Alexander Nikolayevich Scriabin, Chromesthete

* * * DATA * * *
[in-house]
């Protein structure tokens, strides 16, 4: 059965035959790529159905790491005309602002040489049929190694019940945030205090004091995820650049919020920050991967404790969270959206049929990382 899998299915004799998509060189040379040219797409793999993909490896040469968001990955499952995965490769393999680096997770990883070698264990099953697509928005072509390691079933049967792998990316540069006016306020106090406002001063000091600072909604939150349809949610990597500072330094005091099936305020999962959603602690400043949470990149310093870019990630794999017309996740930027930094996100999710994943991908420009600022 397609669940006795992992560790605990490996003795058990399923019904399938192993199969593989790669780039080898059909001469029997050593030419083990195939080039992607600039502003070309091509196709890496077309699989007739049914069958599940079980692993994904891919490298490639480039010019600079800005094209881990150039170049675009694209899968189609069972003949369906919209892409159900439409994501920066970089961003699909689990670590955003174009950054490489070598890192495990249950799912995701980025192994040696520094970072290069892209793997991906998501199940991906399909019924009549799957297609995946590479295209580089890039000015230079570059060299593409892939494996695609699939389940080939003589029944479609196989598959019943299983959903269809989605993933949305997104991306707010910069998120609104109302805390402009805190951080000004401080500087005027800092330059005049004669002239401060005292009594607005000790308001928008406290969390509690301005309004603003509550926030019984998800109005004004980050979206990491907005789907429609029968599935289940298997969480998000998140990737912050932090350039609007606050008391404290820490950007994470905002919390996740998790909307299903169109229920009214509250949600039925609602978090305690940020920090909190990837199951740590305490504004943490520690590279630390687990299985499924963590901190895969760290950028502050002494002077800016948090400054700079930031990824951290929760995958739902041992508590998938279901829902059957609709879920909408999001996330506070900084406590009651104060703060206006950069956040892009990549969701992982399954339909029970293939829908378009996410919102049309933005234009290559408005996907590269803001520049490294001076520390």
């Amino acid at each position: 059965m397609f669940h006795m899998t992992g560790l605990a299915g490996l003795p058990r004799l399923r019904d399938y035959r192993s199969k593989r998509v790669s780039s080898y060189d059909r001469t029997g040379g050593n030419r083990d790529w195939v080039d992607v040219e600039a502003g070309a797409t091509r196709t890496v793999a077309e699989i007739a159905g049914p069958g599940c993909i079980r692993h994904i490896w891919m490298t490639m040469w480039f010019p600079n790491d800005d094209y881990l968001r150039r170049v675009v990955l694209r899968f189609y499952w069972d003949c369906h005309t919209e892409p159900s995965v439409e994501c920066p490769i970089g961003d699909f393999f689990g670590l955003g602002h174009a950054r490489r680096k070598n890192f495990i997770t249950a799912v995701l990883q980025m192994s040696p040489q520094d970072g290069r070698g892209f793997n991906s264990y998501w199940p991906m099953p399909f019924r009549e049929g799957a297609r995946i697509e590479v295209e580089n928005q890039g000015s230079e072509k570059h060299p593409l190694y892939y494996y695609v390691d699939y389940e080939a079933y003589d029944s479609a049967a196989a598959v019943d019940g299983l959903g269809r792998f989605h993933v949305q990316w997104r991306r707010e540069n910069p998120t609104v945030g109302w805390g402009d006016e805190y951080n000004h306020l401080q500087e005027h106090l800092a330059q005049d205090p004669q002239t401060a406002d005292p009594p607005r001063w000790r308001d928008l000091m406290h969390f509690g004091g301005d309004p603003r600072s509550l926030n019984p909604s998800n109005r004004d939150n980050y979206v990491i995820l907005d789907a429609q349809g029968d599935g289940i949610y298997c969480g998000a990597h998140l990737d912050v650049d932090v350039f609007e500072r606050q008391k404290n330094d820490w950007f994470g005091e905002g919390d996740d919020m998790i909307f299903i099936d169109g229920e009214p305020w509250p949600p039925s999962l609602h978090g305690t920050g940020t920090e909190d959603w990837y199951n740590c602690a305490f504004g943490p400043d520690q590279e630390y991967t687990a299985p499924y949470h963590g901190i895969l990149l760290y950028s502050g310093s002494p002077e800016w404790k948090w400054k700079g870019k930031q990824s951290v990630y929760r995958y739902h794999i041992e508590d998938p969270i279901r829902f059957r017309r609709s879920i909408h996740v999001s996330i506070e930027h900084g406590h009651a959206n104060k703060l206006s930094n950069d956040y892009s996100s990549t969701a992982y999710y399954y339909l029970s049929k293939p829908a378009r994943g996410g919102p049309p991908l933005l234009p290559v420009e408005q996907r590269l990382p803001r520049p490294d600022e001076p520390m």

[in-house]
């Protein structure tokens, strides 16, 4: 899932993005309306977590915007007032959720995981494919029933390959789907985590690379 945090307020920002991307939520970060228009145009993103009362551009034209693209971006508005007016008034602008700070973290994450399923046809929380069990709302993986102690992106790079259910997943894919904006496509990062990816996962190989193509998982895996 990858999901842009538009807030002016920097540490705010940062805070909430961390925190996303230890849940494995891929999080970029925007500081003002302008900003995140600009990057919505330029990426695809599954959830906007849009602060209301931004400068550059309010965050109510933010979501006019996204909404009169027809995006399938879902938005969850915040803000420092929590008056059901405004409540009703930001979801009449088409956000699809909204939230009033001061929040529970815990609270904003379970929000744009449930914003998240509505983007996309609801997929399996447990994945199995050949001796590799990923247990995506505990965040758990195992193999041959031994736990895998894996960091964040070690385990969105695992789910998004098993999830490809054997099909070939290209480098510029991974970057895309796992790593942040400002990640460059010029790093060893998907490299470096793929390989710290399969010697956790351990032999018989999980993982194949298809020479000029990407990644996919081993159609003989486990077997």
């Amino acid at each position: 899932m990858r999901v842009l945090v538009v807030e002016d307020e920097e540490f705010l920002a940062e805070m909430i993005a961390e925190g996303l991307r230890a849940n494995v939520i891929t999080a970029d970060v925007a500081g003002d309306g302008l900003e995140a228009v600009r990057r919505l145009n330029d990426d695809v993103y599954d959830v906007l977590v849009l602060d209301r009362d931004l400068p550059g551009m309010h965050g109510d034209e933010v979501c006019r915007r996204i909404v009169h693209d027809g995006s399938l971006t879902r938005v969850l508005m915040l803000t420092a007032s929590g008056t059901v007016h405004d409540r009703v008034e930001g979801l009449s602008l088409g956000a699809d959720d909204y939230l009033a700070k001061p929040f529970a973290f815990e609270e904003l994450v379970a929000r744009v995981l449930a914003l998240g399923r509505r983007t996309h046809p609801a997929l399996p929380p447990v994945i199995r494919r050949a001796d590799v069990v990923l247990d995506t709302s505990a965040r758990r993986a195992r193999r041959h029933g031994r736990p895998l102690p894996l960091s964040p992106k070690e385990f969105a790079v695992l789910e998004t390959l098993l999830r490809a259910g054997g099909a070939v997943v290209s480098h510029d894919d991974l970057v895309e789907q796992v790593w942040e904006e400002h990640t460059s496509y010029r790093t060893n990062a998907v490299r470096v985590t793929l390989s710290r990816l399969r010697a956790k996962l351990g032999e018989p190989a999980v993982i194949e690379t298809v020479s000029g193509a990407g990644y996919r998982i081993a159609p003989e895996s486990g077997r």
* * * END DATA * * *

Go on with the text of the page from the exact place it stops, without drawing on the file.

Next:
Alexander Nikolayevich Scriabin was a Russian composer born in 1872. His symphonies and other collected works are known for their adventurous experimentation in tonal and atonal musical systems, which greatly influenced future musical giants like Sergei Prokofiev and Igor Stravinsky. He was an avid reader of philosophy, and used his music as an outlet to express his philosophical dispositions. One of these dispositions held a particular uniqueness above the rest, for Scriabin wrote his music in accordance to color associations. It is broadly accepted that Scriabin possessed a form of synesthesia known as chromesthesia (the cross sensual experience of color associations in response to musical sounds), which profoundly influenced his creative output. Scriabin even went as far as to create a color wheel in association to the circle of fifths in music theory to serve as a reference tool for understanding the synesthetic aspects of his compositions. However, it wasn’t just the association of music and color that intrigued Scriabin. He was infatuated with the totality of cross-modalities in sensual experience, writing (but never performing) his magnum opusMysterium, which was to be a week long show case that combined dance, scent, music, and light. Another, no less ambitious work, Scriabin composed was a symphony known as Prometheus: The Poem of Fire, op. 60. The piece called for the use of an instrument called the clavier a lumieres (color organ) that generated colors rather than sounds in response to key strokes and chords on a keyboard. However, due to technical limitations in the early 20th century, Scriabin himself never conducted the piece with the color accompaniment. The piece has only been attempted a few times with limited colored lighting, but none of the performances executed the lighting in accordance to Scriabin’s full color-music system. It seemed that the symphony was doomed to never being fully actualized, until a doctoral candidate at the Yale music school named Ann Gawboy took on the undertaking in 2010. Below is a video documentary of the behind scenes to Ann Gawboy’s and the Yale Symphony Orchestra’s 2010 performance of Scriabin’s symphony Prometheus: The Poem of Fire, op. 60 in accordance to Scriabin’s full colored vision for the piece. The performance is spectacular. Click here to read a journal article concerning Ann Gawboy’s research on...

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